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New species of microbes named after Rush

A trio of microbes found in the guts of termites have been named after the members of Rush due to their “long hair” and “rhythmic wriggling”

Three new species of microbe found in the guts of termites have been named after the members of Rush.

Researchers at the University Of British Columbia have decided to call the trio P. leei, P. lifesoni and P. pearti after bassist and vocalist Geddy Lee, guitarist Alex Lifeson and drummer Neil Peart, due to the organisms’ “long hair” and “rhythmic wriggling.”

Microbiologist and author of the paper describing the new species, Patrick Keeling says: “A Spanish postdoc, Javier del Campo, asked me to recommend some good Canadian music, and I suggested he listen to Rush.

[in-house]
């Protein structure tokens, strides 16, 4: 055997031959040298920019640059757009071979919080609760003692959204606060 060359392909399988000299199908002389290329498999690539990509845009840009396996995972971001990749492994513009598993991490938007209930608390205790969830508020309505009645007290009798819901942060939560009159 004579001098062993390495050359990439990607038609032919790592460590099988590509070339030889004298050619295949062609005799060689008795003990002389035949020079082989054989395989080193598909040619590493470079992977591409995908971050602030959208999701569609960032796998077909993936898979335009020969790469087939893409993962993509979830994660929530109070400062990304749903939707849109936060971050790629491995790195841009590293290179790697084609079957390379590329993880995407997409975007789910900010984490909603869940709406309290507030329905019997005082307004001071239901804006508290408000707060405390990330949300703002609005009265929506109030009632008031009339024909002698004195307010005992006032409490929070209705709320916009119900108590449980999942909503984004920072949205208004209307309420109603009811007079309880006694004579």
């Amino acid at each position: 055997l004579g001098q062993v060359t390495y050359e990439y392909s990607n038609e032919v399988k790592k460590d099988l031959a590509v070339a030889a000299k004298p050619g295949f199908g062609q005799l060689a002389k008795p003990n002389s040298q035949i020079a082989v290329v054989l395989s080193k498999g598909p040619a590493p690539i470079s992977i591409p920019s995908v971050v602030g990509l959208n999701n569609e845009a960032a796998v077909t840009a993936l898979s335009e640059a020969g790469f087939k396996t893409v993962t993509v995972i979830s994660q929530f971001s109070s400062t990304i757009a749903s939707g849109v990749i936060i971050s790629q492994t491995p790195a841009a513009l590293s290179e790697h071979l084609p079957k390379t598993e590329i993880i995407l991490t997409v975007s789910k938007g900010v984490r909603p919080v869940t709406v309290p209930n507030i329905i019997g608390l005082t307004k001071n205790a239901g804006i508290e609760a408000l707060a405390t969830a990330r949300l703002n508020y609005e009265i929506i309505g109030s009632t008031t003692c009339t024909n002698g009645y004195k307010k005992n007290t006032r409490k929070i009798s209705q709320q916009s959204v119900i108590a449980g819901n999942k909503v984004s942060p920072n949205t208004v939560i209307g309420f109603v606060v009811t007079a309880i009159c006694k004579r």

“He came back to me and said, ‘Those microbes we’re finding have long hair like the guys on the album 2112!’”

The microbes are covered with flagella – long threads that cells use to move around, with each species having more than 10,000 flagella “giving them flowing hair.”

They are said to bob and sway in microscopic dances, which led the researchers to name them after the Canadian trio.

The organism named after Peart is said to contain “a rotating intracellular structure never seen before” which researchers have named ‘rotatosome.’

Keeling adds: “We have looked at a lot of crazy cells in my lab, and none of us has ever seen anything like this.”

To mark the discovery, the university have released a video document the discoveries, accompanied by Rush classic YYZ. Watch it below.

Earlier this year, a species of pistol shrimp was named Synalpheus pinkfloydi after Pink Floyd by Arthur Anker of the Universidade Federal de Goiás in Brazil, Kristin Hultgren of Seattle University and Sammy De Grave of Oxford University Museum of Natural History.

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